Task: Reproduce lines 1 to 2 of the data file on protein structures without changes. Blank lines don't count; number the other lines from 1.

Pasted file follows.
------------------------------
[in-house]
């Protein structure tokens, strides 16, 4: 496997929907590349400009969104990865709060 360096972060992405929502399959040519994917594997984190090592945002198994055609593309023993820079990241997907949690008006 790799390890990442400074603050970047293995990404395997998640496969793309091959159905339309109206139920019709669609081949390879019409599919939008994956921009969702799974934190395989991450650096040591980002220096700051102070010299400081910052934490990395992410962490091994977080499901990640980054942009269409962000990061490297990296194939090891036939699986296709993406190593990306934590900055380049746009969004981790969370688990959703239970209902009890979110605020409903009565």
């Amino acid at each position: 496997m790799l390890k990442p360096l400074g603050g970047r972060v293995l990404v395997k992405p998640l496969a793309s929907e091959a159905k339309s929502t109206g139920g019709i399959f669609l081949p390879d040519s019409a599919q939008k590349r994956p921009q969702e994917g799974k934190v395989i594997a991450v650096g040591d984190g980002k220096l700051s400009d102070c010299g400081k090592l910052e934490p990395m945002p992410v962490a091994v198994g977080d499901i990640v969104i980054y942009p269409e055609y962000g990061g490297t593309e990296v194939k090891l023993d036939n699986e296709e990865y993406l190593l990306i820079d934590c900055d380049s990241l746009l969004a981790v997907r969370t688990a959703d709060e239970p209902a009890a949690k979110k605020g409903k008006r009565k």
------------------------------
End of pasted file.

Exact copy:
[in-house]
């Protein structure tokens, strides 16, 4: 496997929907590349400009969104990865709060 360096972060992405929502399959040519994917594997984190090592945002198994055609593309023993820079990241997907949690008006 790799390890990442400074603050970047293995990404395997998640496969793309091959159905339309109206139920019709669609081949390879019409599919939008994956921009969702799974934190395989991450650096040591980002220096700051102070010299400081910052934490990395992410962490091994977080499901990640980054942009269409962000990061490297990296194939090891036939699986296709993406190593990306934590900055380049746009969004981790969370688990959703239970209902009890979110605020409903009565």